Over the past couple of years, Maria Roszkowska, Clément Renaud and Nicolas Maigret from DISNOVATION.ORG have been quietly smuggling odd-looking phones from China to Europe. They’ve got a phone that doubles up as a stun gun, one that’s shaped like a big strawberry, one you can use to light up your cigarette, one that will assist you in your religious rituals, etc.
Artist Daniel Mayrit (famous for a photo series which presents the portraits of the most powerful people in the City of London as if they were delinquents caught up on CCTV cameras) demonstrates the absurdity of Spain’s gag laws
Each object is made from the amount of toxic waste created in the production of three items of technology – a smartphone, a featherweight laptop and the cell of a smart car battery. Besides, the vases are sized in relation to the amount of waste created in the production of each item
Christoph Wachter & Mathias Jud have installed WLAN / WiFi mesh network with can antennas on the roofs of the Academy of Arts and the Swiss Embassy, both located in the heart of “NSA’s Secret Spy Hub in Berlin.” The particularity of the network is that it is open and at the disposal of passersby to communicate anonymously and even send messages to operatives of the NSA and GCHQ intelligence who might lurk inside the nearby British Embassy and Embassy of the United States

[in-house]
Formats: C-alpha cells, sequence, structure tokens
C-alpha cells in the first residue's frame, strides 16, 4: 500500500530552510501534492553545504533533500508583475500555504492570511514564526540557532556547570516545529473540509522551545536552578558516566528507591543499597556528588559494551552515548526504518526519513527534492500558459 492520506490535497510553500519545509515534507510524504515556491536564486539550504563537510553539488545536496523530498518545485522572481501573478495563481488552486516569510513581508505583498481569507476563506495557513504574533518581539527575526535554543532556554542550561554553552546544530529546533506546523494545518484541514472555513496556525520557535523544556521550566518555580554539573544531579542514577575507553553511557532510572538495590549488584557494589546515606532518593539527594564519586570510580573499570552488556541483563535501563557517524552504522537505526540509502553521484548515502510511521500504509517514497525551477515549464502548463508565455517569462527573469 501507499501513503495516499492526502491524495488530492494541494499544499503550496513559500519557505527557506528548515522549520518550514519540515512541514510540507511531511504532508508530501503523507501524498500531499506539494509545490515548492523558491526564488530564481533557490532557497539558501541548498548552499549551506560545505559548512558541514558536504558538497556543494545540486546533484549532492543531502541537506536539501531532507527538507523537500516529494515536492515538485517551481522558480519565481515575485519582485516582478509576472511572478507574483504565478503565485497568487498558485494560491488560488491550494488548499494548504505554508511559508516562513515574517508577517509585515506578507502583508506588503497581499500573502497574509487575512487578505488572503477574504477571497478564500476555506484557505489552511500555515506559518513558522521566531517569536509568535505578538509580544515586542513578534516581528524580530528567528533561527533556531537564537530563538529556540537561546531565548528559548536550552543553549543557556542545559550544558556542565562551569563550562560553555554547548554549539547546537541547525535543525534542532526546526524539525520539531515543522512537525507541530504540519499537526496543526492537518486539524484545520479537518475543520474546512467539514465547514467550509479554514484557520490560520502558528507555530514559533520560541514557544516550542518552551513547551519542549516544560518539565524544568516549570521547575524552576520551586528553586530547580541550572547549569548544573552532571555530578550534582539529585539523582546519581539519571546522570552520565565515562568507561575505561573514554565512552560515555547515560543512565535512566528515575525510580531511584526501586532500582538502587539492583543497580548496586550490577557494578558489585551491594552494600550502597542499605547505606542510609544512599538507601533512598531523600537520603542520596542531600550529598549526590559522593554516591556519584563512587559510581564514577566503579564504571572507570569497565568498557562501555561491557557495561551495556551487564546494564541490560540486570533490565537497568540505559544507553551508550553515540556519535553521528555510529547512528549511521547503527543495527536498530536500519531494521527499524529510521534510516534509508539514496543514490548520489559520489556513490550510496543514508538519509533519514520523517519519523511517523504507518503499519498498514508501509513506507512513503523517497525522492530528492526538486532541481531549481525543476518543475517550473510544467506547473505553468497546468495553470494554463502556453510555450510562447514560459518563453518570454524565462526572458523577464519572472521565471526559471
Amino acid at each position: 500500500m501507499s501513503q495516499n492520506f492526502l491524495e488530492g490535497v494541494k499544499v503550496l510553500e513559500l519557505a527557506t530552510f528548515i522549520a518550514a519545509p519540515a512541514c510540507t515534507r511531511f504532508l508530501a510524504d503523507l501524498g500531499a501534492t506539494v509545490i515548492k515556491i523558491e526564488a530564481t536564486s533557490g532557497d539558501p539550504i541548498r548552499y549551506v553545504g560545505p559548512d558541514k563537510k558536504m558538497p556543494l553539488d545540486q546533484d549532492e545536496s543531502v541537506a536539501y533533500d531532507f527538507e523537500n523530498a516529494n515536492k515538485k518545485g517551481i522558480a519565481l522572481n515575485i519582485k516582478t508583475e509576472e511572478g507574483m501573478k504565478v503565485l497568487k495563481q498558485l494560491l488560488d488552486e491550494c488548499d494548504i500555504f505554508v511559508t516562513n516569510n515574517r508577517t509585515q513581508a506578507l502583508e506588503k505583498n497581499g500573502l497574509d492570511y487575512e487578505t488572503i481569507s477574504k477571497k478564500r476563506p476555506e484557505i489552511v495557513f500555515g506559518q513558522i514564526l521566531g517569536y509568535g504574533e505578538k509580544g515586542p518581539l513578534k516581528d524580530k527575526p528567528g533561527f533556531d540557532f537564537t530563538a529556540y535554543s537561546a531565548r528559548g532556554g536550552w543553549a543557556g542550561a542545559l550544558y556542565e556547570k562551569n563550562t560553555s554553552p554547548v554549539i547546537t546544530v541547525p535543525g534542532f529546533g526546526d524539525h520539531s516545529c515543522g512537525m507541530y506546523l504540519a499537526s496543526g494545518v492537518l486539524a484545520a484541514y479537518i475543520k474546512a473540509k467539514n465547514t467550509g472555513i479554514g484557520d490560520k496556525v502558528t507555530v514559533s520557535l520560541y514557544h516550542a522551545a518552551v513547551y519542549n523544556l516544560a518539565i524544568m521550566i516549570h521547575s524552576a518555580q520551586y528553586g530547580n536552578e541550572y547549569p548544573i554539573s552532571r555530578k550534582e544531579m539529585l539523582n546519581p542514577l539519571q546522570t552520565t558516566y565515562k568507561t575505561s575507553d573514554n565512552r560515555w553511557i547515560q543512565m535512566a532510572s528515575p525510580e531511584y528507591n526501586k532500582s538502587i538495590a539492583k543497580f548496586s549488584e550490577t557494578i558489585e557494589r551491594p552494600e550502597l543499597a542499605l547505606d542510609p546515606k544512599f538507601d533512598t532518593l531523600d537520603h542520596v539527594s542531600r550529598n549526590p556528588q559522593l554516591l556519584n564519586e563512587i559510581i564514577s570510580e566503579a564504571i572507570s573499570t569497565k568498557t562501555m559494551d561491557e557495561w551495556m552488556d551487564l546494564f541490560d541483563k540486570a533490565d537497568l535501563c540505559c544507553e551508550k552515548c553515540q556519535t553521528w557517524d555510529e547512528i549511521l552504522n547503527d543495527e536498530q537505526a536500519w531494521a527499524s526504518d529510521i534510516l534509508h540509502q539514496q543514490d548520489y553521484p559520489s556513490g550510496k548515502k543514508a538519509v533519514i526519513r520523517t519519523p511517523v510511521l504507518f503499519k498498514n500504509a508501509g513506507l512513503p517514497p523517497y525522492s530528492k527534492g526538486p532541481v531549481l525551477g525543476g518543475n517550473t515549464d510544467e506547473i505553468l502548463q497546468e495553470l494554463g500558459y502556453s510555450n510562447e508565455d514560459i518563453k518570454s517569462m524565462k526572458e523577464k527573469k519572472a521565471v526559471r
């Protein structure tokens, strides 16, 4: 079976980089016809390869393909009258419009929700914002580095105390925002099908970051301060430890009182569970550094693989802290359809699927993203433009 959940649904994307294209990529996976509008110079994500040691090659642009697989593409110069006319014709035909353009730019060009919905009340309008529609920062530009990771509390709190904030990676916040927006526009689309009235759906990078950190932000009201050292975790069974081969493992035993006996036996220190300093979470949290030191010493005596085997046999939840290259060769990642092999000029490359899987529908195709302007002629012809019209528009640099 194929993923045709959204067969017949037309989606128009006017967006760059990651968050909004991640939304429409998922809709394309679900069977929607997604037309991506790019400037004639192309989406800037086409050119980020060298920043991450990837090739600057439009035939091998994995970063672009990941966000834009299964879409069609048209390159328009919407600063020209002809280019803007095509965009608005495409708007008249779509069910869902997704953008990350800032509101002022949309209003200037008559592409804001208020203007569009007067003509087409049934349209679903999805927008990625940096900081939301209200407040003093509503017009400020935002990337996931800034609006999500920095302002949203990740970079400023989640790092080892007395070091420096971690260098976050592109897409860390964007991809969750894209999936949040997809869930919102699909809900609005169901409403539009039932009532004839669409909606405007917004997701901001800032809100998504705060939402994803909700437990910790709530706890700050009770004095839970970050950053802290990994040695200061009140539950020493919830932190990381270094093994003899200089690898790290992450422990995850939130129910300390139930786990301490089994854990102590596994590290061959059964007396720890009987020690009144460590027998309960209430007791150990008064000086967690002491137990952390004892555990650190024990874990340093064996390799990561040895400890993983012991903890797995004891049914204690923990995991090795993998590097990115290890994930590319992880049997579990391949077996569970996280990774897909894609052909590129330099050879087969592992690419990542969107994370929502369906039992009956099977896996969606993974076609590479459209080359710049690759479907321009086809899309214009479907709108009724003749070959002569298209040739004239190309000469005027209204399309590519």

CRAF turns into paper planes messages of protests that people exchange on social media. Comments and reactions sent to @aerocraf are printed on paper, folded into little projectiles and thrown over passersby by a 6 meter high paper plane-folding machine
Flone is a drone (an unmanned aerial vehicle) which uses a smartphone as a flight controller and explores novel ways to “occupy” public space, in particular the air and claim the right to use it before legislation makes it illegal
Technoviking became a Youtube hit in 2007, accumulating tens of millions of views across the original upload and the countless reposts, remixes, take-offs and fan films that followed. Recreating Technoviking as an airfilled avatar that will inflate and deflate according to the buzz it generates on Twitter (use #technoviking), Meme Junkyard asks us to consider what it means to ‘go viral’ and, be it a cat playing piano or David After Dentist, what becomes of an overnight YouTube sensation months or years after the fact